In the time before Svetlana, an eminent literary translator once got my number from somewhere and called in a panic. Her computer had swallowed ten chapters of a major glasnost-era novel that she was putting into English; the publisher was breathing down her neck; could I translate the missing piece, and could I do it right away? But I must not tell a soul, for the author, a dear friend of hers, would be terribly wounded if he learned that she’d farmed out a chunk of his masterpiece.
I knew this book as well as it is possible to know a work you’ve never read. My excuse, this time, was that the great poet Joseph Brodsky had famously dismissed it as makulatura, which literally means “old newspaper” or other dated paper goods fit only for the recycling bin, but can also mean something approximating “pulp fiction,” only a whole lot less racy. It was about a band of Stalin-era university students, once close friends, later flung apart by history, with some rising to positions of power and deciding fates, while others were dispatched to the gulag.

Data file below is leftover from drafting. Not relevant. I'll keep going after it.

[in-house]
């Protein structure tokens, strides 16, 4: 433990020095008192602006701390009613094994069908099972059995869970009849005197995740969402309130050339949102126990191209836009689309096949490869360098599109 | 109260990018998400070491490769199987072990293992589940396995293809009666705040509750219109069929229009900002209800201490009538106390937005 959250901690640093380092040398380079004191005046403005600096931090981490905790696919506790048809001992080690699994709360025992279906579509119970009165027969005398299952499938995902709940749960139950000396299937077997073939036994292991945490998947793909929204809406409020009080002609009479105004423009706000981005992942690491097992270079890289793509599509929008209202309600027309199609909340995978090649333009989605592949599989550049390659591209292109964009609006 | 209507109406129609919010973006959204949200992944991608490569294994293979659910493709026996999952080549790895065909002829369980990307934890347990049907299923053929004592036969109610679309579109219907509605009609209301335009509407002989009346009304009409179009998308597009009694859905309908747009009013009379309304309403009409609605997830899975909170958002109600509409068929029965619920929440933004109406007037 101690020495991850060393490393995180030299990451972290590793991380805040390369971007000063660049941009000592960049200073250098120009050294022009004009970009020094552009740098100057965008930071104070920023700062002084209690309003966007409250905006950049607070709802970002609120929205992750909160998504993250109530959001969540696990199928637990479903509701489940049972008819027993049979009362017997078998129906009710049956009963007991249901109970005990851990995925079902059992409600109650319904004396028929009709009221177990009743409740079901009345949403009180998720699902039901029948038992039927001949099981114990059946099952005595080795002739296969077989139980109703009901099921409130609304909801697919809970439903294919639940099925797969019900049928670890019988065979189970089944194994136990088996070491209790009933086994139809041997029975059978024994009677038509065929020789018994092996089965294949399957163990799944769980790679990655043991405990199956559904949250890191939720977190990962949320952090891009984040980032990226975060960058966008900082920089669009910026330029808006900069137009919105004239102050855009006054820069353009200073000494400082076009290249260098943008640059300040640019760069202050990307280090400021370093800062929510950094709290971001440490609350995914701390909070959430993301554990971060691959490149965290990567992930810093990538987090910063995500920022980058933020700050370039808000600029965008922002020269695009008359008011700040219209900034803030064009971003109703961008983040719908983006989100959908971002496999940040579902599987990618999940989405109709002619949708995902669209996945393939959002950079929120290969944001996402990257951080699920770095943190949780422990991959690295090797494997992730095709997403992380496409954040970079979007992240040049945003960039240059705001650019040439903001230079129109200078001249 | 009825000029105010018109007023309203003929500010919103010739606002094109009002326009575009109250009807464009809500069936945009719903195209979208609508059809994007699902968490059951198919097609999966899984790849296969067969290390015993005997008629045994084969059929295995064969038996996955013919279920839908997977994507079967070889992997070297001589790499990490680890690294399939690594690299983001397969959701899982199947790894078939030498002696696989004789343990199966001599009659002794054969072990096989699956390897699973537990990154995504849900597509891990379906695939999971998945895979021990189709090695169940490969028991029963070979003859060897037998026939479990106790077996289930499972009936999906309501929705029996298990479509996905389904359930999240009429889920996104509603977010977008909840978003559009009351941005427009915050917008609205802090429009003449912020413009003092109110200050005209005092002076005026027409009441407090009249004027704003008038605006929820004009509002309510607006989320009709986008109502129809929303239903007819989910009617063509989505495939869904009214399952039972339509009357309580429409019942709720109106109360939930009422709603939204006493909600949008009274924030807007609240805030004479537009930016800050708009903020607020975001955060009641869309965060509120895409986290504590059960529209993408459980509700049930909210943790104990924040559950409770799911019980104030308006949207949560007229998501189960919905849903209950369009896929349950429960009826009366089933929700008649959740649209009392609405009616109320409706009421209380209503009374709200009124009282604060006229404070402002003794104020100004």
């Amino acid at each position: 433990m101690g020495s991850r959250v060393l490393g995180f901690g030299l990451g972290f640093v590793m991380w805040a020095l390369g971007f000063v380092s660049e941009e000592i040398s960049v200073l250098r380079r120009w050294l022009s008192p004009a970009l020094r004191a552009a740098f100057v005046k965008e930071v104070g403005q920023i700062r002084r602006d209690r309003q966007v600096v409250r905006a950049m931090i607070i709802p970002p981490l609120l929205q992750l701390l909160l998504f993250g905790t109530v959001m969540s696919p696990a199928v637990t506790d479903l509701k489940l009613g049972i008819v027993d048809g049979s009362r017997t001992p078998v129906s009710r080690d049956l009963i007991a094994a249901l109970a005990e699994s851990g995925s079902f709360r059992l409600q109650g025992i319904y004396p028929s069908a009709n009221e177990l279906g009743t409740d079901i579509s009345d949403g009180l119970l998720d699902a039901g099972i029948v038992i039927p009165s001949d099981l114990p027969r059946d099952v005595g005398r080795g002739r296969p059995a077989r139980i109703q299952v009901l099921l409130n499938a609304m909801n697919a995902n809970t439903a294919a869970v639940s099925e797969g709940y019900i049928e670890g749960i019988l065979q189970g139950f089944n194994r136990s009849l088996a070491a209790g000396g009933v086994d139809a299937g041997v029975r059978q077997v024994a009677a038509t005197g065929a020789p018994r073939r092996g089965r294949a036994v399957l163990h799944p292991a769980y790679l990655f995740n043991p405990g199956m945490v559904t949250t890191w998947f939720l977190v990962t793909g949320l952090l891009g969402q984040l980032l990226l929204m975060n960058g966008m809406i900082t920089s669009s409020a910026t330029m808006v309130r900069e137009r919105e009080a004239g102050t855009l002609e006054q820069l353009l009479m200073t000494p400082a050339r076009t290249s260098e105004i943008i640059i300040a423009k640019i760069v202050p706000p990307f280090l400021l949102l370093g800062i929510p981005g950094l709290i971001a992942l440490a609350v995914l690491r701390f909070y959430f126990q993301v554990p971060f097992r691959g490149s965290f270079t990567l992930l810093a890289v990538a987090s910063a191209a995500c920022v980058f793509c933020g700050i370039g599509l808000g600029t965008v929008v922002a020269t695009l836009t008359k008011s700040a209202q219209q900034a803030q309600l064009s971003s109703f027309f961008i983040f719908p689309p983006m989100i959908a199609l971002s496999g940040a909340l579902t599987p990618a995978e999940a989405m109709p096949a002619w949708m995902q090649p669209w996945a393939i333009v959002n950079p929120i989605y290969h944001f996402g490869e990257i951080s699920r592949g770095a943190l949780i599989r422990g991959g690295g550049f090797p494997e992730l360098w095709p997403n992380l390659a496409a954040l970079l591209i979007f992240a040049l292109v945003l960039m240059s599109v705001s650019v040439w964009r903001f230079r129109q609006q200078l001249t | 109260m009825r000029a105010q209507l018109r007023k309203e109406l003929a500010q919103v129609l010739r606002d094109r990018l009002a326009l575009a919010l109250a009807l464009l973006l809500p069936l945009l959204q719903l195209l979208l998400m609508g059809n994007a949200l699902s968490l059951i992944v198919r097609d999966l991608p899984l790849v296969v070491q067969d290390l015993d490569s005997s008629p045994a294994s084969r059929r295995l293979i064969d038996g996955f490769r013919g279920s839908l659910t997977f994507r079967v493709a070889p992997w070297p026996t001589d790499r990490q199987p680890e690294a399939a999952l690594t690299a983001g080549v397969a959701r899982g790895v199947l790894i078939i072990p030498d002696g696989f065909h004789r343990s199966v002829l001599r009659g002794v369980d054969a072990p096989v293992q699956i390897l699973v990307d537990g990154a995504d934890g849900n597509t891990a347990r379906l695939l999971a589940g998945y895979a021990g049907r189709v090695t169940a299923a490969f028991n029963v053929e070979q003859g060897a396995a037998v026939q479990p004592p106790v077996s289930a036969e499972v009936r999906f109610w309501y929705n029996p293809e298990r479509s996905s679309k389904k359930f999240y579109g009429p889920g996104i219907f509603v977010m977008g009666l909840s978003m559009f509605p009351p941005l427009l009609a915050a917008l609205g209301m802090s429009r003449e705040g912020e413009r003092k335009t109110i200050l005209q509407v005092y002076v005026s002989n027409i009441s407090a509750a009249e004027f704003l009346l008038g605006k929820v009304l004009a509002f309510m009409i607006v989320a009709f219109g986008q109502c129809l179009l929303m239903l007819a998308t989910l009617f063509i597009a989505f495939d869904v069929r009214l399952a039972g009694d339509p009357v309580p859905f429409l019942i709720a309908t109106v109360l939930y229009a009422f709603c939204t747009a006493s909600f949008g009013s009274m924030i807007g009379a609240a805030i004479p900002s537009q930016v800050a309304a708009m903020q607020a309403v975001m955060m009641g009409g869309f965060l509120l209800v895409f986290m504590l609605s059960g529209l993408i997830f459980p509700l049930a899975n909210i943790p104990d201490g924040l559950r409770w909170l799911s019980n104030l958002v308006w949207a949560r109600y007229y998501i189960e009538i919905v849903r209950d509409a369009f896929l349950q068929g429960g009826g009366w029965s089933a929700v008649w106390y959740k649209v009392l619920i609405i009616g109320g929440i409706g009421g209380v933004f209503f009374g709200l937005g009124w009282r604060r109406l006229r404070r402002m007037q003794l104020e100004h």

When the book came out to great fanfare in 1987, I’d picked up a dozen copies at the hard-currency store in Moscow and, barely glancing at it myself, handed them out to Russians I knew. For, while it had not come under the censor’s axe (if there still was a censor; this was one of those recurring murky periods in Russian history when no one quite knew what was going on), neither, for obscure reasons having to do with the vagaries of Soviet supply and demand, was it commercially available to ordinary Russians. It was such a hot ticket in Moscow that season that one day, upon returning to my hotel room unexpectedly in the middle of the afternoon, I walked in on three chambermaids sprawled across my bed, their frilly little aprons all askew, feather dusters forgotten on the floor, each one leafing through a copy of the book from the pile on the nightstand.